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Solving the Climate Crisis Shouldn’t Be So Hard

Why I’d do anything it takes to breathe clean air again.

Words: Kelsey Coolidge
Pictures: Daniel H. Tong

Last night, I realized I am living a dystopian novel. While rinsing and re-soaking rags to line the windows and doors of my apartment in Portland, Oregon, I heard President Trump respond to a question on the seriousness of climate change at a press conference on the California wildfires by saying, “it’ll start getting cooler you just watch.” In Portland, we’ve experienced a full week of toxic air — the world’s worst air quality — with little relief in the forecast. My apartment is hot, stuffy, and smoky. Without a proper indoor filtration system, my partner and I are wearing N95s inside to try and minimize the long-term damage to our lungs. Even still, we’re the lucky ones with remote, full-time jobs, a place to stay, power, and clean water.

At least for now. I’m no longer tempting the 2020 fates.

Over the past week, I’ve cycled through feelings of dread, anxiety, stress, and depression. It’s not natural or normal for humans to live under these conditions. But this is precisely the future that environmentalists have warned for decades we would experience because of climate change. Now, it’s no longer the future.

Tell me why a $9 billion emergency budget allocation for a border wall (greater than the total budget of the Environmental Protection Agency) is doing more to keep me safe than aggressive action on climate change?

But now, I’m just tired. It’s hard to fall asleep while taking deep breaths of toxic air, telling yourself everything will be okay, the cats will be okay, the smoke will clear eventually. But, if we keep ignoring the realities of climate change, everything won’t just be okay. We will all suffer. Take it from someone who’s suffering now.

Lying in bed, worried about the future, I find it hard to cope with the frustration. We know exactly what to do, we have the resources, we have the expertise; we just don’t have the political will. Specifically, we have leadership that actively denies science and does the exact opposite of what has to be done. We have a roadmap with the Paris Climate Agreement (the administration pulled out). We had basic environmental air and water protections (the administration reversed them). We have legislation like the Green New Deal (it won’t be debated on the floor of Congress). We even have money if we reallocate — tell me why a $9 billion emergency budget allocation for a border wall (greater than the total budget of the Environmental Protection Agency) is doing more to keep me safe than aggressive action on climate change? We could have even more money if instituted a wealth tax, where billionaires could still be billionaires with just slightly fewer billions.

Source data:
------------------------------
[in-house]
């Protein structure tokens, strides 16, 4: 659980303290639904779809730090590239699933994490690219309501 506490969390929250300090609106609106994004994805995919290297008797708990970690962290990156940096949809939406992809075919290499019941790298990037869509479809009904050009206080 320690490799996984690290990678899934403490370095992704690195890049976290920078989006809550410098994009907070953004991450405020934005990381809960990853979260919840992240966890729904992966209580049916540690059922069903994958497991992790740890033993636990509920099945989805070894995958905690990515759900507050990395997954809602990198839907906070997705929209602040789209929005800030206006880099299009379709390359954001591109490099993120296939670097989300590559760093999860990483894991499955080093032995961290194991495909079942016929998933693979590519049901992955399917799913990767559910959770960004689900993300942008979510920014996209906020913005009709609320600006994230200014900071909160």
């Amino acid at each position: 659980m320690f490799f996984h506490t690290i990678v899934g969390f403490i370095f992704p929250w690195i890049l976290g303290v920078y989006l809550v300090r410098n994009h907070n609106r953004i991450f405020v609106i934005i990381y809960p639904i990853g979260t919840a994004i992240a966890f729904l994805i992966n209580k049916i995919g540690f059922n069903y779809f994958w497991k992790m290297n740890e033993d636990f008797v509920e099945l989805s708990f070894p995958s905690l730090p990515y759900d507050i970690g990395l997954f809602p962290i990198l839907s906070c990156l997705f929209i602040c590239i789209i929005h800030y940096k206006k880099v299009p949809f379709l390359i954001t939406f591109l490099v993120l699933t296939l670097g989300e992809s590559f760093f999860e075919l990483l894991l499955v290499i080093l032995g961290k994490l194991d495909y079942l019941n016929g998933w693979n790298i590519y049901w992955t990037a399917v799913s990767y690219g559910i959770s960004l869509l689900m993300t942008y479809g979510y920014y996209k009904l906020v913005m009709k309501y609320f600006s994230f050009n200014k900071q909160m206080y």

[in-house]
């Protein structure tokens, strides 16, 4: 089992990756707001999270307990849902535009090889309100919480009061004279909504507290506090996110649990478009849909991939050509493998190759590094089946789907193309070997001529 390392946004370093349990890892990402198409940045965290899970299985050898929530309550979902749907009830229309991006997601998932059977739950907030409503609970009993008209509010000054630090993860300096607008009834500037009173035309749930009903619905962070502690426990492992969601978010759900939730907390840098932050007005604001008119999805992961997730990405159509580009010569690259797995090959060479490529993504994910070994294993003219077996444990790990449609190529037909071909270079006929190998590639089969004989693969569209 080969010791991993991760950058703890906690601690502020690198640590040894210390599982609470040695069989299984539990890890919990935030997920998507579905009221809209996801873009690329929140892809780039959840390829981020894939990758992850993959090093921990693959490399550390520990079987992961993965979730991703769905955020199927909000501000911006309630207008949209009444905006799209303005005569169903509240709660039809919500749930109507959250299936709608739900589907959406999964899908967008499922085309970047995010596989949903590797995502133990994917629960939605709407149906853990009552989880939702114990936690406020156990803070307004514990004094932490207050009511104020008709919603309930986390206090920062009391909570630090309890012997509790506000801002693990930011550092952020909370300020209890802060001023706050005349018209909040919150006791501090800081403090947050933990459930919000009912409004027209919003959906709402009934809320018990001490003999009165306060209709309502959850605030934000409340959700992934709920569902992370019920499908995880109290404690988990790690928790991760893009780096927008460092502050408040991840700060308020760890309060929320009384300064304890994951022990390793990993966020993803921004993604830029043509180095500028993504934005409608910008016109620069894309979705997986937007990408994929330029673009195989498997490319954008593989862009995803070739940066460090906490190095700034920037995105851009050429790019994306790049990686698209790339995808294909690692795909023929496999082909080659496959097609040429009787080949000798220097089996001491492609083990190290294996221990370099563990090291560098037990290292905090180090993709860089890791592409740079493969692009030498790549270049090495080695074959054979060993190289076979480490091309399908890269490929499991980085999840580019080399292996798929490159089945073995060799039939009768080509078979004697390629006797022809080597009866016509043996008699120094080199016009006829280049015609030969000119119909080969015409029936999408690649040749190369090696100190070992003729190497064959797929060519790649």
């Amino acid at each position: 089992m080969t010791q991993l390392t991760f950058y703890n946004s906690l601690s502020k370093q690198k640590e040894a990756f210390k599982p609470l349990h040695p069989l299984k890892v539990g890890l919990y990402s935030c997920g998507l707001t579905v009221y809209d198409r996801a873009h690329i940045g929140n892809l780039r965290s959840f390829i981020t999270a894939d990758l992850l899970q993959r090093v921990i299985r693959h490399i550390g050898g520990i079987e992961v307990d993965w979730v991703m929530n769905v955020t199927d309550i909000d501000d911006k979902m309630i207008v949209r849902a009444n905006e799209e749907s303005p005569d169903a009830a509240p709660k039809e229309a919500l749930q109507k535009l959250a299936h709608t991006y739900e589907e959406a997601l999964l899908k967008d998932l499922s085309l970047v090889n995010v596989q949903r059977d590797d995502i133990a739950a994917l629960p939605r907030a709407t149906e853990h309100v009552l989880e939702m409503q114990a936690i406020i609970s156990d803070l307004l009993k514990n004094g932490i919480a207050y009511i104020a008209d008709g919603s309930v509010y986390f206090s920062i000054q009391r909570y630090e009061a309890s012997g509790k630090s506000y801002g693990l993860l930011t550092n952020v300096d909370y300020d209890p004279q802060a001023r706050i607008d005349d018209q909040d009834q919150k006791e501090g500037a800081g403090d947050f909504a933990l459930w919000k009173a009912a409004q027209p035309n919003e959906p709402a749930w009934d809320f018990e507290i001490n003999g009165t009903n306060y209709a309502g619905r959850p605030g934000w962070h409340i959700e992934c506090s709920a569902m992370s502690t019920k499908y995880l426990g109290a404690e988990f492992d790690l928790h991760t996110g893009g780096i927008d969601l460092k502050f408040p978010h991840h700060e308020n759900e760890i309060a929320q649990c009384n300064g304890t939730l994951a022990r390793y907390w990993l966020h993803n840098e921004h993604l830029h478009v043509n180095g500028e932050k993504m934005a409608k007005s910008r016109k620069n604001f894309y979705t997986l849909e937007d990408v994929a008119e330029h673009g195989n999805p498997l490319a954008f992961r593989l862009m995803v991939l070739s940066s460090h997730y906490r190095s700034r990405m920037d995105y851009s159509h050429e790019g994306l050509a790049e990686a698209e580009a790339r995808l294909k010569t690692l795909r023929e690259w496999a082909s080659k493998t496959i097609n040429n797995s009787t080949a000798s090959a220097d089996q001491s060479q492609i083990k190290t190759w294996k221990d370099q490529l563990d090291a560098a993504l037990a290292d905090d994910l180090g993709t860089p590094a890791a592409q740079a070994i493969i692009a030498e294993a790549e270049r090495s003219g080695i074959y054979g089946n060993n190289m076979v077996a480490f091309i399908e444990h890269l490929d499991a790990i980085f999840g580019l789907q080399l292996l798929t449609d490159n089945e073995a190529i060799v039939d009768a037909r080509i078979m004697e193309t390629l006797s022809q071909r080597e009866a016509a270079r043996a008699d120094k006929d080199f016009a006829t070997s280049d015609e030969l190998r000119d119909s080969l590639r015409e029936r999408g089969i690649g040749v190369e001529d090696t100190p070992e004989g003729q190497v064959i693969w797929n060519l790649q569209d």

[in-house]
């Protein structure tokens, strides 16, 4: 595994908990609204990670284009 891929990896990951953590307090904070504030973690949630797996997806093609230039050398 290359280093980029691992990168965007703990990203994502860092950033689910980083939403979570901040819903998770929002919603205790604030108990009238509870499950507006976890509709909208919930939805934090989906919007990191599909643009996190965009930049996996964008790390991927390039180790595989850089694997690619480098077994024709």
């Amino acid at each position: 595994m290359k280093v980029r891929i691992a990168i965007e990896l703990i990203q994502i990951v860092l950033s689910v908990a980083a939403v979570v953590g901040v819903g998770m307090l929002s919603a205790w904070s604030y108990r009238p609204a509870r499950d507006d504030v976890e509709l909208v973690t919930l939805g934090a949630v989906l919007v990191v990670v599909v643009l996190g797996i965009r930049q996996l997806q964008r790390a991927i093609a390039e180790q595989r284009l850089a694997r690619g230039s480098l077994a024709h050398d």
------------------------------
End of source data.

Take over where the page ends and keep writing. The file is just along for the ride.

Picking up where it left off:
That money could be used to build nuclear power plants (the best, albeit capital-intensive option we have for sustainable, clean energy). It could be used for climate adaptation projects. It could be used to fund research and new technologies, in the country that boast the world’s top research universities and labs. We could use it to build global partnerships and climate funds with other countries that are bound to experience, and have already experienced, the same dire effects of climate change.

Some folks will lose money. That’s it — that’s the drawback. A small group of individuals and corporations won’t be as wealthy at the end of the day if we act on climate change. My millennial generation probably has the most to lose in that respect. But, I’d take anything to breathe clean air again.

Kelsey Coolidge is the Associate Director of War Prevention Initiative.

Kelsey Coolidge

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